The Various Symptoms of Pregnancy Can Sneak Up on a Woman

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Different people react differently to the notion that they could be pregnant. Some women might suspect they're expectant within the first few days, while others don't suspect until they miss their periods.

However, having a pregnancy test is the most precise way to determine if you're pregnant or not. This test measures the HCG hormone, which starts developing in your body since conception and will increase rapidly during the early stages of your pregnancy. However, your body may take time to accumulate enough HCG to display on a pregnancy test. Basically, it takes about 3-4 weeks since the first day of your previous period before your body accumulates enough HCG for positive results. Nevertheless, there are numerous early pregnancy symptoms you might experience. Not everyone will exhibit these signs, and some people might not show any of these things. Symptoms of pregnancy vary dramatically between women throughout the gestation period. Thus, don't compare your pregnancy to anybody else's.

1 - Breast Changes

Your breasts can become extra tender in the next seven days after you conceive. Hormone levels vary drastically throughout your pregnancy, causing numerous changes in your body, including the breasts. You might notice your breasts have become painful, swollen, heavy, or sensitive. Your nipples may also start to enlarge and darken. Breast changes can be troubling during the early phases of pregnancy. However, when your body gets used to hormonal changes, you will find that most of these signs will begin fading.

2 - Frequent Urination

Even before you miss your period, you may notice some changes to your normal bathroom routine. During pregnancy, your blood increases, causing your kidneys to filter excess fluid that leaves your body as urine. As a result, you tend to urinate more regularly than usual. While this is a common symptom during pregnancy, other conditions, such as urinary tract infections and diabetes, can cause similar signs. Thus, consult your doctor if you think regular urination might result from another condition.

3 - Cramping and Spotting

The inseminated egg gets attached to the uterine wall right after conception. Besides other signs, this can cause spotting, and in some cases, cramping that's similar to that you experience during regular periods. We refer to this spotting as implantation bleeding and usually occurs 6-12 days after fertilization. In most cases, people often mistake early pregnancy cramps for the onset of a period. However, the cramping and spotting are mild during the early stages of pregnancy and lessen over time. Besides cramping and spotting, you may notice a white, thick discharge from your vagina. It occurs when the vaginal walls thicken soon after conception. You can notice this discharge throughout the pregnancy, and it's harmless and doesn't need treatment. But if you notice the discharge is smelly or experience a burning sensation, see your doctor to determine if you've bacterial or yeast infection.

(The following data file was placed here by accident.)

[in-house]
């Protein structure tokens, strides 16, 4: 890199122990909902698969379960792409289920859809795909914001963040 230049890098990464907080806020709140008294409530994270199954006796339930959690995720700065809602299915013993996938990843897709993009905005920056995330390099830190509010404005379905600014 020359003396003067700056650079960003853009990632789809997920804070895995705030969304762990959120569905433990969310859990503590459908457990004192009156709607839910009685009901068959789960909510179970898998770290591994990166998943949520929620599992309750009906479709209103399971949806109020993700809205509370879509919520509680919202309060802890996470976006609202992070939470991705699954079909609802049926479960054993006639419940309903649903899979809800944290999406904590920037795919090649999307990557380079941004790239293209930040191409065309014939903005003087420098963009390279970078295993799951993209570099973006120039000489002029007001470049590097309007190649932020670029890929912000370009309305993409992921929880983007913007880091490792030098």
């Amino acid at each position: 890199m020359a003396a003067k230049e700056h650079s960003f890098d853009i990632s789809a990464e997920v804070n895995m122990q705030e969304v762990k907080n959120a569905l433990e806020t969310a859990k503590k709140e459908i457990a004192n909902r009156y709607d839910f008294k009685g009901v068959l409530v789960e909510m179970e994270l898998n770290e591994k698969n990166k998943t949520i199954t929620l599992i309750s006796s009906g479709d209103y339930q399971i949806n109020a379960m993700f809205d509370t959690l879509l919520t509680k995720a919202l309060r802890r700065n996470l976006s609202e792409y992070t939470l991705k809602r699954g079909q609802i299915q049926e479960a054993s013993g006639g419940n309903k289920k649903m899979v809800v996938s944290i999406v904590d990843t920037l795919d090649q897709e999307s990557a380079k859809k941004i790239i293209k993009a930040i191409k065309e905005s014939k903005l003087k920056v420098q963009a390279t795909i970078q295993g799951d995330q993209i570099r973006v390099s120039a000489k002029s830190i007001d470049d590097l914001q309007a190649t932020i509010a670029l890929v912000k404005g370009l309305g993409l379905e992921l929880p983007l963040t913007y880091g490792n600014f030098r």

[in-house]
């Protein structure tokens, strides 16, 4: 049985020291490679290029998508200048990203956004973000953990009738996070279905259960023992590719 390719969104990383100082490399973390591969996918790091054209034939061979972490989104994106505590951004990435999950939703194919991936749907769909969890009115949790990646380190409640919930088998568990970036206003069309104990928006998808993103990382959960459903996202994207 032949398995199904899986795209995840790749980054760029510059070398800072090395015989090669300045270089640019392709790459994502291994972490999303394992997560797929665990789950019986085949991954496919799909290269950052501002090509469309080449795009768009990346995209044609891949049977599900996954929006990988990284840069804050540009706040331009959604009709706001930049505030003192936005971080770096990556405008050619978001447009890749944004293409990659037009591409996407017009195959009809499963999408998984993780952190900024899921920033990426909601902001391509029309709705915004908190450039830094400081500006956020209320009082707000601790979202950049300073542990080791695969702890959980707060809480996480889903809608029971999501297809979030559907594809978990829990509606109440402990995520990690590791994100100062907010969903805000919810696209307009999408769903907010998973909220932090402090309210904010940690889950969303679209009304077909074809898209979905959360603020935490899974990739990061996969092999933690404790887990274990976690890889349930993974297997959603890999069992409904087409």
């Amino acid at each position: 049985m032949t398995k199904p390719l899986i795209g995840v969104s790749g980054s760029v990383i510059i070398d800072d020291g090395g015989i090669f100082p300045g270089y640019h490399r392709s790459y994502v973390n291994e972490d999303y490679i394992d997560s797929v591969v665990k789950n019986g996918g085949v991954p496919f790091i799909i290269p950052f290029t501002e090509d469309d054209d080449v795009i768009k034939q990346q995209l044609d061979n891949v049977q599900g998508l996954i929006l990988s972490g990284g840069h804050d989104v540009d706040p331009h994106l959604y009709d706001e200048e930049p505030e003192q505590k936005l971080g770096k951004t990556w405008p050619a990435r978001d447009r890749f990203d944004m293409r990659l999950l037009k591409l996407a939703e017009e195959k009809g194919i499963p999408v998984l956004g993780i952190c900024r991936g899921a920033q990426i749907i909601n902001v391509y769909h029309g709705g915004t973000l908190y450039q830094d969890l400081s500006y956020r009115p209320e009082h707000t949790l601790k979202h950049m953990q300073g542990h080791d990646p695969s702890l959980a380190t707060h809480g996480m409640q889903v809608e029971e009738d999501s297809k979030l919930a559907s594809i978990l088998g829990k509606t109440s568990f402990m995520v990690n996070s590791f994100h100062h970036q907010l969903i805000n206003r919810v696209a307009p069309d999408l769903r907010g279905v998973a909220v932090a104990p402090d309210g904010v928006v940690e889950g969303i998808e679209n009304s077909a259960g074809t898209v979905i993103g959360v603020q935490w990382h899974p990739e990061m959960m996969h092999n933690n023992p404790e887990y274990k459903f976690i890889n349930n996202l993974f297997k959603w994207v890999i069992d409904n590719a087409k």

4 - Nausea Without or With Vomiting

You can get affected by morning sickness at any time of the day and usually starts 1-2 months of pregnancy. However, some women experience nausea early while others don't experience it. In addition, you can experience nausea without vomiting-this varies from woman to woman. Although the precise cause of morning sickness during pregnancy remains unknown, pregnancy hormones probably contribute. Even if nausea during pregnancy is relatively normal, it might become problematic if you get dehydrated. Women who can't keep down fluids and foods due to extreme nausea could be suffering from a condition called hyperemesis gravidarum. Contact your doctor if you're experiencing excessive nausea. But in the meantime, ensure you eat a healthy diet to ensure you and your developing baby get important nutrients.

5 - Missed Period

A missed period is among the most obvious early pregnancy signs. However, not all delayed or missed periods occur due to a pregnancy. Weight gain or loss, stress, and hormonal changes can interfere with your cycle. Thus, you cannot be sure you're pregnant until you have a positive pregnancy test and have it confirmed by a medical care provider. If seven days have passed and you've not received your period yet, you might be pregnant. However, a missed period is an unreliable sign if you undergo an irregular cycle. If there's a great chance you could be pregnant, have a pregnancy test first.

6 - Fatigue

Most women experience fatigue during the initial pregnancy stages. You might start feeling abnormally tired as early as seven days after you conceive. Fatigue is often associated with high levels of hormones. However, other factors, including low blood pressure, low blood sugar levels, and increased blood production, can all play a role. If this fatigue is pregnancy-related, ensure you get enough rest. Eating foods rich in iron and protein can also help alleviate it.